Tre Jones and Tony Parker Score the Same Way
In two years at Duke, Jones averaged just over 12 points per game. He took twice the amount of interior shots as 3-pointers and hit only 31% from deep as opposed to 46% from the inside.
Before being drafted by San Antonio, Parker spent two years at Paris Basket Racing in the French A-League. Parker scored nine points per game over two seasons, shooting 31% from deep and 46% from the interior. Eerie, but a really cool similarity.
As he spent more time in the NBA, Parker took and made more 3-point shots. Jones, in 37 games, has yet to make that leap. That being said, Parker only took three shots from deep one time, in the 2003 season. So it isn’t far-fetched to think that Jones will eventually feel that confident from deep.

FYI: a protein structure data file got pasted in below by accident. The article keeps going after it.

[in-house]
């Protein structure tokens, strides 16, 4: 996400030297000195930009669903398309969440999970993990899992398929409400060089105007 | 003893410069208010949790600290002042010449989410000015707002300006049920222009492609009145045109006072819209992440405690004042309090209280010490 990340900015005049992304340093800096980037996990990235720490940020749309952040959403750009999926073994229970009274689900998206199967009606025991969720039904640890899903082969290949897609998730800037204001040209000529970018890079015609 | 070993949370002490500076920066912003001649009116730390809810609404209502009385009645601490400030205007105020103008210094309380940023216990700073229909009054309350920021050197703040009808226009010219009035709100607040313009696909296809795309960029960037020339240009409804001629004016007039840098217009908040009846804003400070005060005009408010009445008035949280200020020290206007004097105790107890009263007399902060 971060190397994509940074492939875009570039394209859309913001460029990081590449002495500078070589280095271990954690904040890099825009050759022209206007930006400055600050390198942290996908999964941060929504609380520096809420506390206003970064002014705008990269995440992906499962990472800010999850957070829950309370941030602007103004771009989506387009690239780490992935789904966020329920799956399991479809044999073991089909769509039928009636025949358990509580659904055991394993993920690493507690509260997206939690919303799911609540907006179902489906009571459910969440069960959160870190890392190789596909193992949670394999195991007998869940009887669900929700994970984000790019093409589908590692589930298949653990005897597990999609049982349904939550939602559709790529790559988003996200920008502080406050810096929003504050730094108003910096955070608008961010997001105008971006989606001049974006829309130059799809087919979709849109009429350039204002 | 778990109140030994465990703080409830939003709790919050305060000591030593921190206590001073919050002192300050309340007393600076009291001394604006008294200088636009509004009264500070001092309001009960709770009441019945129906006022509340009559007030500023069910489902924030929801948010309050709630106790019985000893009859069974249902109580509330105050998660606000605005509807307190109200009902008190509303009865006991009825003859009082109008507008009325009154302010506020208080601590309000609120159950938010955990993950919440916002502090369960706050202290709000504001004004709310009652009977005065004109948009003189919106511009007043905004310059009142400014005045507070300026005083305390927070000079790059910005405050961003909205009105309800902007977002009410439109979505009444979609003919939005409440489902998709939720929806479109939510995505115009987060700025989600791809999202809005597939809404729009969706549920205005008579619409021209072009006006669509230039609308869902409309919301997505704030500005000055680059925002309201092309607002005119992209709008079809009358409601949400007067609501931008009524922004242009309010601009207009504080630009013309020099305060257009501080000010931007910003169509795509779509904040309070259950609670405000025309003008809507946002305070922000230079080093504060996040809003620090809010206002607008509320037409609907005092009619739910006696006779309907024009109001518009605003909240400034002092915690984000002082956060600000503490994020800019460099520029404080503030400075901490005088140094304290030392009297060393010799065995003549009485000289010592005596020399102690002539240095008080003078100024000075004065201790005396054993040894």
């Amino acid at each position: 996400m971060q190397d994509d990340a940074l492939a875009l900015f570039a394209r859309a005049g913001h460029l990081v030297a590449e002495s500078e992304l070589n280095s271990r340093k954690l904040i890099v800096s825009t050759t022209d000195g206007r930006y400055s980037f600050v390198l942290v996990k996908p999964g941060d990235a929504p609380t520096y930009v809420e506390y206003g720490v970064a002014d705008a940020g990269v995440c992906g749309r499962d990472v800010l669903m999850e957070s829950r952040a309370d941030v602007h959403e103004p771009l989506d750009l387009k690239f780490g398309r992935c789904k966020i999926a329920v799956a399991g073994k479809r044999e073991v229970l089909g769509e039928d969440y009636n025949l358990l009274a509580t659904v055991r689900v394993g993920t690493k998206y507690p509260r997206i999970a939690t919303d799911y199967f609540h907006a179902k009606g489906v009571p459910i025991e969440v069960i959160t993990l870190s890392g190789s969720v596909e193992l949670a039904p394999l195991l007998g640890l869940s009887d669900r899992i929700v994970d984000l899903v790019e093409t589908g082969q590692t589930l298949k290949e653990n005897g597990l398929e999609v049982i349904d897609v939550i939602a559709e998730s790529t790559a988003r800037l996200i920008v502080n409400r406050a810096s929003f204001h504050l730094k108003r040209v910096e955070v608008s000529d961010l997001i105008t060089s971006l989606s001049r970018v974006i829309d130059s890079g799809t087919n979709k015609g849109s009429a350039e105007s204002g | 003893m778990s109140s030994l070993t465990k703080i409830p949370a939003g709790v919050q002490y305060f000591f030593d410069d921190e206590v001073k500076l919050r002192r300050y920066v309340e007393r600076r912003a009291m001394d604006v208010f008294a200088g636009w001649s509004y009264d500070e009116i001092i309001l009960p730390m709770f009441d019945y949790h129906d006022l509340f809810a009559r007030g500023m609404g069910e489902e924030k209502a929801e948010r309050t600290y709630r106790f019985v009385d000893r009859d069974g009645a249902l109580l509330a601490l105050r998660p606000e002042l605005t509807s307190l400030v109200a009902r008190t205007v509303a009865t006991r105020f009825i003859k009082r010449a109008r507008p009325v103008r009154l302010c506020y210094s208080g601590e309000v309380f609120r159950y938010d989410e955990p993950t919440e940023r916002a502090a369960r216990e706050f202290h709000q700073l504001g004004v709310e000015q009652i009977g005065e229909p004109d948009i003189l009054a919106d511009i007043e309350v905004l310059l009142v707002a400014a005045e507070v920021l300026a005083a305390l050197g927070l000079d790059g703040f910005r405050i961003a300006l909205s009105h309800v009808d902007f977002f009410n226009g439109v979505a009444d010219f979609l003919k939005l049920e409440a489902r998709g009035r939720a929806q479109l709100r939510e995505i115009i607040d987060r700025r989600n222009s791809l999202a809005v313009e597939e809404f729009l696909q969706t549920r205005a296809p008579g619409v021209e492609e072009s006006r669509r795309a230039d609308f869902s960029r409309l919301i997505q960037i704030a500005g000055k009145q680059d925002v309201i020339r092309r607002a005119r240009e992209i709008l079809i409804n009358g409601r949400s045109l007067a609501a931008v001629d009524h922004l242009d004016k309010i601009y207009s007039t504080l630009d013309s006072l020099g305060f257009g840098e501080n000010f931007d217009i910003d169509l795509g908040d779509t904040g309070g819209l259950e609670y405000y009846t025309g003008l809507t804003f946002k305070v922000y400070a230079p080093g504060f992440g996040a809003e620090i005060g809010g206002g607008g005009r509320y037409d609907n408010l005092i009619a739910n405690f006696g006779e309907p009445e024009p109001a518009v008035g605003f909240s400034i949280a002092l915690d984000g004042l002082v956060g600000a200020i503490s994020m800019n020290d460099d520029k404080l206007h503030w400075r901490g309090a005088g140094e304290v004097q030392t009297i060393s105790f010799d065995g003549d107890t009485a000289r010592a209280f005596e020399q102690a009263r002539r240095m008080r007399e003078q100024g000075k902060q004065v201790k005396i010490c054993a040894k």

Both score from the paint and create their own space in traffic. Jones has claimed that his jump shot feels better than ever and has shown off his crafty layup package in the Summer League. Parker was known for teardrops, pull-up jumpers, and reverse layups. Jones is not a knock-down shooter from deep, so his shot creation has evolved much like Parker’s: jumpers and crafty layups.
If Jones eventually can score more, that’s more power to him. Parker benefited from playing with Manu Ginobili and Tim Duncan. Duncan was a once-in-a-lifetime generational talent, but we’ve already seen some flashes of Manu in Lonnie Walker IV. Pairing the two of them together would be deadly.
I’m hoping Jones develops an outside shot, but there’s no reason to suggest he can’t be an elite and threatening offensive player even without one. Parker was never known as a high-output exterior shooter but still had an excellent career. If Jones keeps practicing what he’s good at, having a Tony Parker ceiling is not a bad thing at all.